Just Jake

Jake Highton is a journalism professor at the Reynolds School of Journalism, University of Nevada, Reno. He teaches media law, history of journalism and advanced reporting. Highton is the author of numerous books, including "Nevada Newspaper Days." He writes a weekly column for the Daily Sparks Tribune.

Location: United States

Friday, October 30, 2009

Danish cartoons spawn gutlessness

The Yale University Press has carried political correctness to amazing depths: it has published a book about the 12 controversial Danish cartoons without printing a single one of them!
It is as if an author wrote a life of Christ without mentioning the Sermon on the Mount, omitting the Good Samaritan parable or failing to cite the passage from John about the woman “taken in adultery.”
Muslims worldwide were incensed by the cartoons, particularly one showing the prophet Muhammad wearing a turban shaped like a bomb.
Rioting, burning and vandalizing ensued. About 200 people were killed. Ambassadors were withdrawn. A boycott of Danish goods was demanded.
But what provoked such outrage was difficult for Americans to assess. Almost no U.S. newspaper printed the cartoons. This censorship is understandable. Newspapers are short on courage.
Even the journalism school at the University of Nevada, Reno, supposedly devoted to truth and learning, did not show one cartoon at a seminar supposedly about the Danish cartoons. What a wonderful lesson for journalism students: it’s OK to censor some things.
Irony aside, censorship is inexcusable in the Academy. And it is inexcusable for a university press.
The Yale book is called “The Cartoons That Shook the World” yet readers are unable to see what is so world-shaking.
The press also refused to publish such an innocuous illustration of Muhammad as a drawing for a children’s book. It refused to publish a sketch by French artist Gustave Doré showing the prophet being tormented, a scene from Dante’s “The Inferno.” Never mind that the scene has been depicted by famed artists like Blake, Botticelli, Dali and Rodin.
Reza Aslan, author and religious scholar, rightly deplored publishing the book without illustrations.
“What kind of a publishing house doesn’t publish something that annoys some people?” he asked. “This is an academic book for an academic audience by an academic press. It’s not just academic cowardice. It is just silly.”
So let’s give an award to the Yale University Press: the Most Gutless Publisher in History.

Only in America
Sarah Palin, the erstwhile governor of Alaska and whilom pretender to the vice presidency, is a dimwit with nothing important to say. Yet the publisher of her 400-page memoir has already printed 1.5 million copies.
As the great H.L. Mencken wrote: no one ever went broke underestimating the intelligence of the American people.

Ad link curse
The newspaper business has always been plagued by its reliance on advertisers.
The latest baneful example comes from Hartford, Conn. The consumer affairs columnist for the Hartford Courant was fired for the “crime” of offending advertisers.
The columnist, George Gombossy, had been with the Courant for 40 years. He started the consumer watchdog column three years ago after getting excellent performance reviews as business editor for 12 years. His popular column was heavily promoted by the paper.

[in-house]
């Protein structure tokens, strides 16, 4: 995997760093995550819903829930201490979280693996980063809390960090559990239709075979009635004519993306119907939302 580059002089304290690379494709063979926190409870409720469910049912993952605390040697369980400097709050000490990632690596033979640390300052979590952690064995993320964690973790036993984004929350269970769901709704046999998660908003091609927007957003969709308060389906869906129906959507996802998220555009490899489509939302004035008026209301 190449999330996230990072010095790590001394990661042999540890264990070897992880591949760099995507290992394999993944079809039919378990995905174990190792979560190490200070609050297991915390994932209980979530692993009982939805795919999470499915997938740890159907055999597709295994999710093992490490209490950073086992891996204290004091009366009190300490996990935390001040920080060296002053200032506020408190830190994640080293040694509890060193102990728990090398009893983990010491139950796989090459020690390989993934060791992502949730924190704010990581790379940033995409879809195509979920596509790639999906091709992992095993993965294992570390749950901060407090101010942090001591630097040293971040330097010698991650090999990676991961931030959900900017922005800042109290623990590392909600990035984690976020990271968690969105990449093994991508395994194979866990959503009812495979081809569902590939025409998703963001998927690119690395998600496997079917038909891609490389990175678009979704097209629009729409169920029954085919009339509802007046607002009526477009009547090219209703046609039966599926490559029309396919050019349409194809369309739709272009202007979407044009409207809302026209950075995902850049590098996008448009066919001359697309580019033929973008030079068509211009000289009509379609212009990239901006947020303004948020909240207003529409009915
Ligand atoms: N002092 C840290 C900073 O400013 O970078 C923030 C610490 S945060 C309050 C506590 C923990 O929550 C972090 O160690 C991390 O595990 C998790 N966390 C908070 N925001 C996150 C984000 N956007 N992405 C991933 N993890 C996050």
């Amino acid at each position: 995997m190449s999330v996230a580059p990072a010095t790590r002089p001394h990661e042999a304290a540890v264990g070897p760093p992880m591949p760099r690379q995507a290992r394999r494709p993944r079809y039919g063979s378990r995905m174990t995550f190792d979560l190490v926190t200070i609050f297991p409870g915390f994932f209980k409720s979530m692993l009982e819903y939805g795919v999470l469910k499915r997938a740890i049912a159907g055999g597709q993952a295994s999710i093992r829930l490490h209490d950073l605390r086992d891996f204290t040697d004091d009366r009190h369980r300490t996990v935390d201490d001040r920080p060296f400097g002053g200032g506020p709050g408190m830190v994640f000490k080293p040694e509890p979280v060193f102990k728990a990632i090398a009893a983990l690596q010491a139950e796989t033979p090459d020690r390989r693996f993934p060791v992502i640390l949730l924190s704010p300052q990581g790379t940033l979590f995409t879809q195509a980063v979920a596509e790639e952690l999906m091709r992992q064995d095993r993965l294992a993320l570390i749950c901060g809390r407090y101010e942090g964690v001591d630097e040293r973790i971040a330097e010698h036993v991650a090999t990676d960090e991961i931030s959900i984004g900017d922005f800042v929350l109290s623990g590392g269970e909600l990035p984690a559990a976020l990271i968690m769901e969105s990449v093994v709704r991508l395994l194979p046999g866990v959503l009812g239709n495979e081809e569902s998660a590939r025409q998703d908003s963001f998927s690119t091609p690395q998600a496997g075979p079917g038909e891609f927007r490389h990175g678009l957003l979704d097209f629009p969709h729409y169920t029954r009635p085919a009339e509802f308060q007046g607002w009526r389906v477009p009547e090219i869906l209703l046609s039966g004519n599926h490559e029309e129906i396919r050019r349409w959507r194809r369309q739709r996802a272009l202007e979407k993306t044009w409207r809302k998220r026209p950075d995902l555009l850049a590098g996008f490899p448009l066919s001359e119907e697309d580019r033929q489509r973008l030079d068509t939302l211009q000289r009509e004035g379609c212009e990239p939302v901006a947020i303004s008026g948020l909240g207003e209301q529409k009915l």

But things changed in March. The Chicago-based Tribune Company took over the Courant and installed a business manager as publisher.
Gombossy was pressured by the new management to “be nice” to the angry advertisers. But he rightly insisted that “being nice” was a gross violation of newspaper ethics.
The last straw for management was his column about a state investigation of Sleepy’s, a mattress maker and a major advertiser. Sleepy’s was accused of selling used mattresses as new.
Gombossy was fired in August. “Crime” does not pay.

Chronicle deserves to die
I wrote this letter to the San Francisco Chronicle:
“I sympathize with the terrible plight of the newspaper business in this Digital Age, circulation declining and advertising plummeting. But severe dilution of the quality of your paper will hardly reverse the trend.
“You no longer publish Mark Morford, acerbic and excellent essayist. You no longer publish liberal columnist Robert Scheer,. You no longer publish liberal columnist E.J. Dionne. But you do publish many rabid conservatives.
“When you tear the guts out of your newspaper you deserve the death that many industry watchers forecast for newspapers.”
The letter was not printed.
You would think Scheer and Dionne perfectly suited for the liberal Bay Area. But Scheer made one intolerable “mistake”: castigating Israeli policies.
The truth is that the Chron is not really a liberal newspaper. America does not have one. The New York Times is Establishment to the core although it is liberal socially.
The Sparks Tribune stands out in the gloomy newspaper landscape. My column has regularly criticized the Jewish state. The column is socialistic and atheistic. It constantly criticizes U.S. policies at home and abroad.
It criticizes newspapers, universities and the seamy history of America. It criticizes mankind, manners and morals. It is often vitriolic.
Yet the Trib has run it for 21 years. No other newspaper or magazine would. My gratitude is immense.


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